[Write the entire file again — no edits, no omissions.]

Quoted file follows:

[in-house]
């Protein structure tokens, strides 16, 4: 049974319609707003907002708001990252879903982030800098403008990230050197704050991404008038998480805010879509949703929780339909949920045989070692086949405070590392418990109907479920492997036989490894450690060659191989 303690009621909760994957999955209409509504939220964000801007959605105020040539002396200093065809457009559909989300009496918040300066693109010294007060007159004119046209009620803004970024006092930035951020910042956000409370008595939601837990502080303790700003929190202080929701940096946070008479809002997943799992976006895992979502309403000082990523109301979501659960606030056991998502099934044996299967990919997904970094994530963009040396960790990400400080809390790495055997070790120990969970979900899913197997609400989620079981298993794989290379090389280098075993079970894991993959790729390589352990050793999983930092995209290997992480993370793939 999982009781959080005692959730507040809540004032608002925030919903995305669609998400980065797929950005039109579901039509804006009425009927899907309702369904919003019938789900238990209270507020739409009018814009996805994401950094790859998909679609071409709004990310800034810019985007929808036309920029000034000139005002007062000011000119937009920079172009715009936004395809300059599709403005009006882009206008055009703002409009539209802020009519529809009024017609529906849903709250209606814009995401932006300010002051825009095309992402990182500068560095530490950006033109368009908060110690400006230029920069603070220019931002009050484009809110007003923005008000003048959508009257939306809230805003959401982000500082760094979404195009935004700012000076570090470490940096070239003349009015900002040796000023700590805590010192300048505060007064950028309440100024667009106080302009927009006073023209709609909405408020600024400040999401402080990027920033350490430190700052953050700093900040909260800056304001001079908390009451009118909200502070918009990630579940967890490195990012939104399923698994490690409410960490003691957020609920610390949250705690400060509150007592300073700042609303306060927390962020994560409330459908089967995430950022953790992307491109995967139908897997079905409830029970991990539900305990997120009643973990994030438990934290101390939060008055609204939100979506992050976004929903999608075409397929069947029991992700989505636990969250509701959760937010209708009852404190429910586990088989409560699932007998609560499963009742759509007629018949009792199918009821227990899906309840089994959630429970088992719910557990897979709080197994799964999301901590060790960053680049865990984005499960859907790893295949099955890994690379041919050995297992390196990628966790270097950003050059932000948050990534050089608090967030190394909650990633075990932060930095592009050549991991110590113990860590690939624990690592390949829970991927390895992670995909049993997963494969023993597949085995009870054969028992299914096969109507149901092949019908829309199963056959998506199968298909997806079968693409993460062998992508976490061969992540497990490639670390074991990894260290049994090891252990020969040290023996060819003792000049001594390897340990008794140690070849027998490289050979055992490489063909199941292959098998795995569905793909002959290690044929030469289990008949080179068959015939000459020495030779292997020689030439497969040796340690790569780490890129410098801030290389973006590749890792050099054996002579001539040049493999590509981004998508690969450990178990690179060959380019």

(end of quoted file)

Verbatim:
[in-house]
């Protein structure tokens, strides 16, 4: 049974319609707003907002708001990252879903982030800098403008990230050197704050991404008038998480805010879509949703929780339909949920045989070692086949405070590392418990109907479920492997036989490894450690060659191989 303690009621909760994957999955209409509504939220964000801007959605105020040539002396200093065809457009559909989300009496918040300066693109010294007060007159004119046209009620803004970024006092930035951020910042956000409370008595939601837990502080303790700003929190202080929701940096946070008479809002997943799992976006895992979502309403000082990523109301979501659960606030056991998502099934044996299967990919997904970094994530963009040396960790990400400080809390790495055997070790120990969970979900899913197997609400989620079981298993794989290379090389280098075993079970894991993959790729390589352990050793999983930092995209290997992480993370793939 999982009781959080005692959730507040809540004032608002925030919903995305669609998400980065797929950005039109579901039509804006009425009927899907309702369904919003019938789900238990209270507020739409009018814009996805994401950094790859998909679609071409709004990310800034810019985007929808036309920029000034000139005002007062000011000119937009920079172009715009936004395809300059599709403005009006882009206008055009703002409009539209802020009519529809009024017609529906849903709250209606814009995401932006300010002051825009095309992402990182500068560095530490950006033109368009908060110690400006230029920069603070220019931002009050484009809110007003923005008000003048959508009257939306809230805003959401982000500082760094979404195009935004700012000076570090470490940096070239003349009015900002040796000023700590805590010192300048505060007064950028309440100024667009106080302009927009006073023209709609909405408020600024400040999401402080990027920033350490430190700052953050700093900040909260800056304001001079908390009451009118909200502070918009990630579940967890490195990012939104399923698994490690409410960490003691957020609920610390949250705690400060509150007592300073700042609303306060927390962020994560409330459908089967995430950022953790992307491109995967139908897997079905409830029970991990539900305990997120009643973990994030438990934290101390939060008055609204939100979506992050976004929903999608075409397929069947029991992700989505636990969250509701959760937010209708009852404190429910586990088989409560699932007998609560499963009742759509007629018949009792199918009821227990899906309840089994959630429970088992719910557990897979709080197994799964999301901590060790960053680049865990984005499960859907790893295949099955890994690379041919050995297992390196990628966790270097950003050059932000948050990534050089608090967030190394909650990633075990932060930095592009050549991991110590113990860590690939624990690592390949829970991927390895992670995909049993997963494969023993597949085995009870054969028992299914096969109507149901092949019908829309199963056959998506199968298909997806079968693409993460062998992508976490061969992540497990490639670390074991990894260290049994090891252990020969040290023996060819003792000049001594390897340990008794140690070849027998490289050979055992490489063909199941292959098998795995569905793909002959290690044929030469289990008949080179068959015939000459020495030779292997020689030439497969040796340690790569780490890129410098801030290389973006590749890792050099054996002579001539040049493999590509981004998508690969450990178990690179060959380019």